Blastic Plasmacytoid dendritic-cell neoplasm (BPDCN) is a rare and aggressive form of blood cancer that affects a type of immune cell. A recent multi-institutional clinical trial studied Tagraxofusp, a targeted biological therapy, to treat the disease. Tagraxofusp targets the CD123 protein, which is over-expressed by BPDCN tumor cells; Tagraxofusp is an interleukin-3 fused to truncated diphtheria toxin. The study’s results were positive and after they were published in the New England Journal of Medicine, the FDA approved the therapy to treat BPDCN.
Each year, hundreds of people in the United States are diagnosed with BPDCN, and the disease is usually treated with chemotherapy. If the disease responds well, patients may be eligible for stem cell therapy to further treat the disease. However, since the median age of diagnosis for BPDCN is 65, many patients aren’t able to undergo intensive chemotherapy to prepare for a stem cell transplant.
Phase 1 of the trial recruited patients with BPDCN or acute myeloid leukemia (AML). They received Tagraxofusp for five days of a 21-day cycle. Forty-seven patients were treated for BPDCN by the end of the trial; 32 hadn’t been treated before and 15 had. The primary outcome of the trial for BPDCN patients was a combination of complete responses and “clinical complete responses” among previously untreated patients.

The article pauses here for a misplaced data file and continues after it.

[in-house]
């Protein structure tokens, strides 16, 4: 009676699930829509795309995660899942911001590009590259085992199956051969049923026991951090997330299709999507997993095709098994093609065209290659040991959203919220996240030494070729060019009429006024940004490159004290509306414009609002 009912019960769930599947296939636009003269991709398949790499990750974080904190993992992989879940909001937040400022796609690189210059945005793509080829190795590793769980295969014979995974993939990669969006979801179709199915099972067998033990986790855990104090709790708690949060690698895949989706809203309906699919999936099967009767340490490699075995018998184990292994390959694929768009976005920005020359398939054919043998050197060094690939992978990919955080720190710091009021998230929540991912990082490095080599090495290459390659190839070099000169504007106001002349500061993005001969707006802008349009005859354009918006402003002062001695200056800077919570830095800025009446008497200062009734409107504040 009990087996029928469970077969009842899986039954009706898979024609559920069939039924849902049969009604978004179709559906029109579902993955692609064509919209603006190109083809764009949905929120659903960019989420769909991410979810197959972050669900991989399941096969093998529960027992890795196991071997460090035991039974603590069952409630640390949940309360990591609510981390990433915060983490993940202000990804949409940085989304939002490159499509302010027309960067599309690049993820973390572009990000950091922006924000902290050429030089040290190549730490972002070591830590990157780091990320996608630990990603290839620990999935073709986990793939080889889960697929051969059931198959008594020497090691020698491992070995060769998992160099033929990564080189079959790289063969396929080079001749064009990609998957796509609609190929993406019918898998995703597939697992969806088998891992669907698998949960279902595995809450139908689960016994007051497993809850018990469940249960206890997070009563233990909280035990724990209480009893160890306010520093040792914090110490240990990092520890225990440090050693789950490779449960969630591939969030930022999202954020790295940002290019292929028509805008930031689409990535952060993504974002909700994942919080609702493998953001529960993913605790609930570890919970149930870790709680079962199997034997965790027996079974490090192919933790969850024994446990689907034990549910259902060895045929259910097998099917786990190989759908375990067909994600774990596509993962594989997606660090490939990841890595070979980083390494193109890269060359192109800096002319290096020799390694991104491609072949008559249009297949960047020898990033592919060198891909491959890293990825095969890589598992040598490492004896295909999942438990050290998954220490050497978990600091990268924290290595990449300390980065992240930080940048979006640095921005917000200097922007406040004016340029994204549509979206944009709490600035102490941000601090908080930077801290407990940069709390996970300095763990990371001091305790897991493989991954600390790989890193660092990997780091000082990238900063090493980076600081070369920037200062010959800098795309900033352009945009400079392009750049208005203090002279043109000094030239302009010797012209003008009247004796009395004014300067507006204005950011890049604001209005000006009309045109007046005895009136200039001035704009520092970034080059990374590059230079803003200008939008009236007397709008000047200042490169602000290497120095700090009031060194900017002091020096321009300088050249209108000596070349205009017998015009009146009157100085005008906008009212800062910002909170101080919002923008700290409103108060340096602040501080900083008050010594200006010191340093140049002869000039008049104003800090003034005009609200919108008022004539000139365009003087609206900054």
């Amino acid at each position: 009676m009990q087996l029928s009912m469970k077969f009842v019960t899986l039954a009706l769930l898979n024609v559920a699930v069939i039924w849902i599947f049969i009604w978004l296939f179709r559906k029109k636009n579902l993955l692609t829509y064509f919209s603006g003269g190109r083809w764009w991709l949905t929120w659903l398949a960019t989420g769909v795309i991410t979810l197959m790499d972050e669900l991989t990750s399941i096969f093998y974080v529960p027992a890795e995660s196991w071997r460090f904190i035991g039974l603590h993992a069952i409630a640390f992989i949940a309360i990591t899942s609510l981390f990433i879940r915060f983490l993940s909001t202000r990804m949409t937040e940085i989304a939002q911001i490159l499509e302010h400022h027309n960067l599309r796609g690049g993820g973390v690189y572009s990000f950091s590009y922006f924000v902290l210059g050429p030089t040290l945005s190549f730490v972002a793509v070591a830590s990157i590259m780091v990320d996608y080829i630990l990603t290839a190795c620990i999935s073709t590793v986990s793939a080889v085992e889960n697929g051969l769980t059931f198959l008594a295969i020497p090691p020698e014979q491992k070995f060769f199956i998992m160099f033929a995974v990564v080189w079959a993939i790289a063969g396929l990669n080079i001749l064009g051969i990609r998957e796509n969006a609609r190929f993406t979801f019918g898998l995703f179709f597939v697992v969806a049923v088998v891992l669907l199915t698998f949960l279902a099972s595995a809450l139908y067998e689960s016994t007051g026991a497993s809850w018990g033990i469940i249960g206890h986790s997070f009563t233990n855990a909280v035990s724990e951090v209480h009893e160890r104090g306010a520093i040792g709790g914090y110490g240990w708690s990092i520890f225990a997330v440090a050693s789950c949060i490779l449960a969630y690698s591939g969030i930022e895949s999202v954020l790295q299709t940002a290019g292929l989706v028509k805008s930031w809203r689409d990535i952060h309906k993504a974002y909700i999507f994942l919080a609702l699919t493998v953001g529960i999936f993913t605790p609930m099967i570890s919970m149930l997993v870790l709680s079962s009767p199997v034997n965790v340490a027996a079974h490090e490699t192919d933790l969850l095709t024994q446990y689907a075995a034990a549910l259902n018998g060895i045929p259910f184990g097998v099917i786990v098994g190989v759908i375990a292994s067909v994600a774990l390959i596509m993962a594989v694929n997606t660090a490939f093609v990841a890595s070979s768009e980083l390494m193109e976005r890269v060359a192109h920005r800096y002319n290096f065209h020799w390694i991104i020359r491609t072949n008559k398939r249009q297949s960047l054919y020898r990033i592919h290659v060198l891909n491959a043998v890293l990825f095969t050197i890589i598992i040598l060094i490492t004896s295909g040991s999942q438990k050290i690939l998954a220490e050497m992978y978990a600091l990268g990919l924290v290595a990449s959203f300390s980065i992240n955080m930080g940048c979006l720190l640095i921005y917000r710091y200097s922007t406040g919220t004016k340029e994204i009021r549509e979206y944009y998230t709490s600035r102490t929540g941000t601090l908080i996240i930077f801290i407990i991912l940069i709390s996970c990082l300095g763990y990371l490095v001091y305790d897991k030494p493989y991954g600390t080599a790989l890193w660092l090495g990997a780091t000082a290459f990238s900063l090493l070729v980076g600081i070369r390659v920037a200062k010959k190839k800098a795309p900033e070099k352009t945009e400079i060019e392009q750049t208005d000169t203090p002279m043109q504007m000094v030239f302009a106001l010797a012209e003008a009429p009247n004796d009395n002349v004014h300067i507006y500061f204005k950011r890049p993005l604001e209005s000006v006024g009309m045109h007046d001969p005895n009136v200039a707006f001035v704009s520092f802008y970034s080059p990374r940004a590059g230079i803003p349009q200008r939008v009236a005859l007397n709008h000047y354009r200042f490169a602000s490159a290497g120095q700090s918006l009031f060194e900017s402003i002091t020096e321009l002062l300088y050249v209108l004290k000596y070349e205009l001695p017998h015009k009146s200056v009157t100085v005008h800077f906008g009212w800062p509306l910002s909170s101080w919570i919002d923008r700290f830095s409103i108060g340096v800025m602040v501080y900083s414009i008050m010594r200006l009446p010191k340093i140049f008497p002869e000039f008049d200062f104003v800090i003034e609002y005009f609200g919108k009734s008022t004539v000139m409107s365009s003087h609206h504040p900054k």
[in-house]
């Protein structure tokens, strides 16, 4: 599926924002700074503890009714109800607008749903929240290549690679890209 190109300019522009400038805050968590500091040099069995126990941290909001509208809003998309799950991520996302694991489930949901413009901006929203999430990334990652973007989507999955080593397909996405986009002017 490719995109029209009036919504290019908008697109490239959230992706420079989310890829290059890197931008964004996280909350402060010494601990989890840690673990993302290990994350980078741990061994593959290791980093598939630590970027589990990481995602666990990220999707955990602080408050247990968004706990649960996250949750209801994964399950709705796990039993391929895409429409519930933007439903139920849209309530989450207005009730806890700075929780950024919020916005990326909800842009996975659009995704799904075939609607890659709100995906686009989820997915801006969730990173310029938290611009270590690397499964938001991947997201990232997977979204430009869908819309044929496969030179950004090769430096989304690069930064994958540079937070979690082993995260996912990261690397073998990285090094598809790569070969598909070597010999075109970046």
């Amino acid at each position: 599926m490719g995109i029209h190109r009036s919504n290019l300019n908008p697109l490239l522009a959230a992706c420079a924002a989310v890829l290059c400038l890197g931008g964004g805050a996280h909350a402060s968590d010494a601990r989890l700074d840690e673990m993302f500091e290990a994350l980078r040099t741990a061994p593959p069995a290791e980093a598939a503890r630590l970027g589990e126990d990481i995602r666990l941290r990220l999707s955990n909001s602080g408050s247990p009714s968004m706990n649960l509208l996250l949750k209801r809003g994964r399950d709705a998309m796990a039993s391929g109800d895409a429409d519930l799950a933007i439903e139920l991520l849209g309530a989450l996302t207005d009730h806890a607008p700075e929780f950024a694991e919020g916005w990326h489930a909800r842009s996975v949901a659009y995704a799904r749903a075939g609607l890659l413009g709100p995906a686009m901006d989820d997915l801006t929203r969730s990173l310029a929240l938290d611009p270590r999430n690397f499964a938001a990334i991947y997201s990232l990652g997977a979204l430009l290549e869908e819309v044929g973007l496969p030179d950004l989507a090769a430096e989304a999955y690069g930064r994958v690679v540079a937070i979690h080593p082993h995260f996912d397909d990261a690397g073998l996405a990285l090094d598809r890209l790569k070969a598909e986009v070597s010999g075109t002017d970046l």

Of the twenty-nine previously untreated patients in the trial who received Tagraxofusp, 45 percent were able to receive stem cell transplants. The trial treated patients up to the age of mid-80s and found no obvious difference in toxicity by age, unlike standard chemotherapy. For patients who didn’t respond well enough to have a stem cell transplant, many stayed on Tagraxofusp for several cycles.
The trial found that the most significant side effect of Tagraxofusp was capillary leak syndrome, which can be dangerous. To deal with this, researchers altered the inclusion criteria for patients to require that they have normal cardiac function and also established procedures to detect and treat the syndrome while patients were taking Tagraxofusp.
Nine cancer centers participated in the study and drew patients from around the world.
“We can celebrate this new drug; it’s great to have approval,” said Andrew Lane, co-first author of the paper and director of Dana-Farber’s BPDCN Center. “Still, we continue to work on improving outcomes for patients.”